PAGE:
Submitted by: Dj Simo
Q1. What is difference between the TB-16 and the TB-23 towed array
A1. In all probability, a submarine would not have both of
these installed, but we chose to give the player a choice. The
TB-23 is modeled to have a larger diameter and thus more sensitive
hydrophones than the TB-16. The TB-23 also has more hydrophones
and is therefore longer than the TB-16. Because of its increased
diameter and more sensitive hydrophones, it is more sensitive to
flow noise when dragged through the water than the thinner TB-16.
This causes the array to become noise saturated above about 12
knots. The TB-16, on the other hand, is usable at a higher speed.
The increased length of the TB-23 also means it takes longer to
deploy and retrieve than the TB-16. Most modern submarines leave
the towed array deployed when on patrol, retrieving it only for
high speed transits.
Q2. Is there any way to estimate the depth of a submarine contact?
A2. Probably the best you will be able to do is determine if the
submarine is above or below the layer. You can do this my making
note of the width of the noise trace on the passive sonar display
for the submarine contact. Then change depth across the layer and
see if the trace gets brighter and wider indicating a stronger
signal, or dimmer and narrower indicating a weaker signal. When
you and submarine are on the same side of the layer the signal will
be the strongest. This will be easier to do when the cross layer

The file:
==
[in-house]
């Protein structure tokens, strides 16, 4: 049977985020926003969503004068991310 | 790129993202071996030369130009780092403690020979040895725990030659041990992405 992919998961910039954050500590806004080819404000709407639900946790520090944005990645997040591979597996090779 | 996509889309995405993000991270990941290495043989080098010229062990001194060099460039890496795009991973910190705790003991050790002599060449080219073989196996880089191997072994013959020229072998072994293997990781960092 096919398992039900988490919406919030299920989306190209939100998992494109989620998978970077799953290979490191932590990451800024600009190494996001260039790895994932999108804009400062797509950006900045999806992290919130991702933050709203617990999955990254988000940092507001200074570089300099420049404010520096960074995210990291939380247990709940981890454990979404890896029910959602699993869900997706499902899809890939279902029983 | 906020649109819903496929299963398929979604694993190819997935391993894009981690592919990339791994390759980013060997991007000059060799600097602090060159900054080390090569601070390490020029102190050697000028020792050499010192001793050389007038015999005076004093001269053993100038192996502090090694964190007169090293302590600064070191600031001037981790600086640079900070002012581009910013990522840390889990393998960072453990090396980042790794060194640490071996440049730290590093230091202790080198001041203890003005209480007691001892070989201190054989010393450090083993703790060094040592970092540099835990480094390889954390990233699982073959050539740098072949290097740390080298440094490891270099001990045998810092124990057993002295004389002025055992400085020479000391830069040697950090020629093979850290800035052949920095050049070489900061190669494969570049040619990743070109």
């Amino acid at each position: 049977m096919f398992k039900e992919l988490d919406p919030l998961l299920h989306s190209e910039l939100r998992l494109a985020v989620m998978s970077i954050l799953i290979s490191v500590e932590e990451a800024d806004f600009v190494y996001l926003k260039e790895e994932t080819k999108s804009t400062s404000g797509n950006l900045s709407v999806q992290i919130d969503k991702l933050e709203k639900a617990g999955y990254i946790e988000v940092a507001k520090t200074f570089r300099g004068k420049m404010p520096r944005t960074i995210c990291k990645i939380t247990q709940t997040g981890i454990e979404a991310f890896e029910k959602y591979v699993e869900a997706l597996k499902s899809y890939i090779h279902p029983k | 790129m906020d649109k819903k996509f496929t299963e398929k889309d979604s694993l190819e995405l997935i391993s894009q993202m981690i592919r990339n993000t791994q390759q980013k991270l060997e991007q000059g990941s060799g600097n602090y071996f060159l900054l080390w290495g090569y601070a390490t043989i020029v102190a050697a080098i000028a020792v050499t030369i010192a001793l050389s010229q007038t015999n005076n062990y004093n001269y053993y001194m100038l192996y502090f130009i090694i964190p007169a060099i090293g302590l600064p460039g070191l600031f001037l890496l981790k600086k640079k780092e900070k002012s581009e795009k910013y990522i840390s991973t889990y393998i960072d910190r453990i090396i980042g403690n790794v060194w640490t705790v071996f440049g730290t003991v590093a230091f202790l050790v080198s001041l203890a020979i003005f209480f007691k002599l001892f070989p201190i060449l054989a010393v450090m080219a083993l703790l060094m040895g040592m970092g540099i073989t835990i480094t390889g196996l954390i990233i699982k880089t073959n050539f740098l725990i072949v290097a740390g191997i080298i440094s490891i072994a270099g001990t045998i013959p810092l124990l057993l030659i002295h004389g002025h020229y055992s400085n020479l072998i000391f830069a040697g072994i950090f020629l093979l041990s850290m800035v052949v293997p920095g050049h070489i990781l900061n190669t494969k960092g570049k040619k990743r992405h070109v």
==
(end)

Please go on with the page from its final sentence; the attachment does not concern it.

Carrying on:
attenuation is a larger number. When the attenuation is small,
there may not be a discernible difference in signal strength.
Q3. What causes the 'Can't allocate memory for SMACKER code' error
A3. It means the machine ran out of memory trying to get
room to load the .smk (smack) file from the CD-ROM. You will need
use the boot disk method, or somehow make more memory available.
The amount of low, or conventional, DOS memory is not important, as
long as there is some for the sound card buffers. Total memory
free is important, so removing memory managers such as QEMM or
EMM386, disk caches such as SMARTDRV, and RAM disks such as
RAMDRIVE can free up memory. Fast Attack has its own protected
mode interface, so all you really need is HIMEM.SYS to control the
Q4. How do you get the TASM's to work? What's the use of
having them if you have 15 minute old solutions?
A4. We probably made a mistake even loading the anti-ship variant
of the Tomahawk in Fast Attack. In fact, TASM's haven't been
carried by submarines for quite some time because of the difficulty
in getting real time targeting. The submarines grew to hate the
TASM because they would have to spend hours at periscope depth
communicating with either aircraft or getting into a data link with
a battle group in order to get targeting data. This means that
they have lost their stealth and might as well be surface ships or
aircraft! So, the submarines don't do it, although they can. The
Harpoon is just as capable a missile at the ranges a submarine can
manage with its onboard sensors and a whole lot cheaper! You can
use the TASM, however, provided that you get 1) either two
satellite position reports; OR, 2) a MASTER number on the AO map.
The later means that you have satellite data AND local sensor
contact. The course and speed from those two observations will be
used to generate an "estimated position" (hopefully, the target
didn't change course or speed) so the TASM has a better, but not
good, chance. We have actually been able to hit bad guys with
TASMs, but it is not worth the work. I think we'll take them out if
we do an upgrade on this game.
Q5. Why does the crew talk all over each other? One second the
sonar guy will be telling me of a new contact, then the helmsmen
A5. This was done on purpose! The control room of a submarine has
many different communications circuits which are just like
intercoms and are called "announcing systems" and given an "MC"
designation. In general, the lower numbered MC overrides, or has
priority over, a bigger numbered MC circuit. The exception is the